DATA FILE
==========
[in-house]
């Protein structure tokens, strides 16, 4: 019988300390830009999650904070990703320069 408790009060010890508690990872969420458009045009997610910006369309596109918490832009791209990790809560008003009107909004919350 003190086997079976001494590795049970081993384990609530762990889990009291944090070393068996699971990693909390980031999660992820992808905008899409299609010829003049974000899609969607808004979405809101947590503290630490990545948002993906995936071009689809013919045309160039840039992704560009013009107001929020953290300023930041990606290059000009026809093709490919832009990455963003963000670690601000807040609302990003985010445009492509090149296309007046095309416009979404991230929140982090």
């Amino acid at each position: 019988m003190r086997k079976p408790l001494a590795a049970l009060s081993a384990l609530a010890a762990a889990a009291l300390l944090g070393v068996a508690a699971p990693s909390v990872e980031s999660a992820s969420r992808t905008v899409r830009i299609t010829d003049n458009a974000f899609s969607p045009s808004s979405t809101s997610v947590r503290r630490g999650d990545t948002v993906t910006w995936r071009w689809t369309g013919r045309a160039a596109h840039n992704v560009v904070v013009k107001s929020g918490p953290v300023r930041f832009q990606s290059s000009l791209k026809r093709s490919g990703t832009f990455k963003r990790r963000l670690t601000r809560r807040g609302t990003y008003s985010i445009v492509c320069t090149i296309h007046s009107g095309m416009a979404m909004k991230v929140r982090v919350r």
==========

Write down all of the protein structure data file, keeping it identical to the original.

[in-house]
């Protein structure tokens, strides 16, 4: 019988300390830009999650904070990703320069 408790009060010890508690990872969420458009045009997610910006369309596109918490832009791209990790809560008003009107909004919350 003190086997079976001494590795049970081993384990609530762990889990009291944090070393068996699971990693909390980031999660992820992808905008899409299609010829003049974000899609969607808004979405809101947590503290630490990545948002993906995936071009689809013919045309160039840039992704560009013009107001929020953290300023930041990606290059000009026809093709490919832009990455963003963000670690601000807040609302990003985010445009492509090149296309007046095309416009979404991230929140982090």
């Amino acid at each position: 019988m003190r086997k079976p408790l001494a590795a049970l009060s081993a384990l609530a010890a762990a889990a009291l300390l944090g070393v068996a508690a699971p990693s909390v990872e980031s999660a992820s969420r992808t905008v899409r830009i299609t010829d003049n458009a974000f899609s969607p045009s808004s979405t809101s997610v947590r503290r630490g999650d990545t948002v993906t910006w995936r071009w689809t369309g013919r045309a160039a596109h840039n992704v560009v904070v013009k107001s929020g918490p953290v300023r930041f832009q990606s290059s000009l791209k026809r093709s490919g990703t832009f990455k963003r990790r963000l670690t601000r809560r807040g609302t990003y008003s985010i445009v492509c320069t090149i296309h007046s009107g095309m416009a979404m909004k991230v929140r982090v919350r």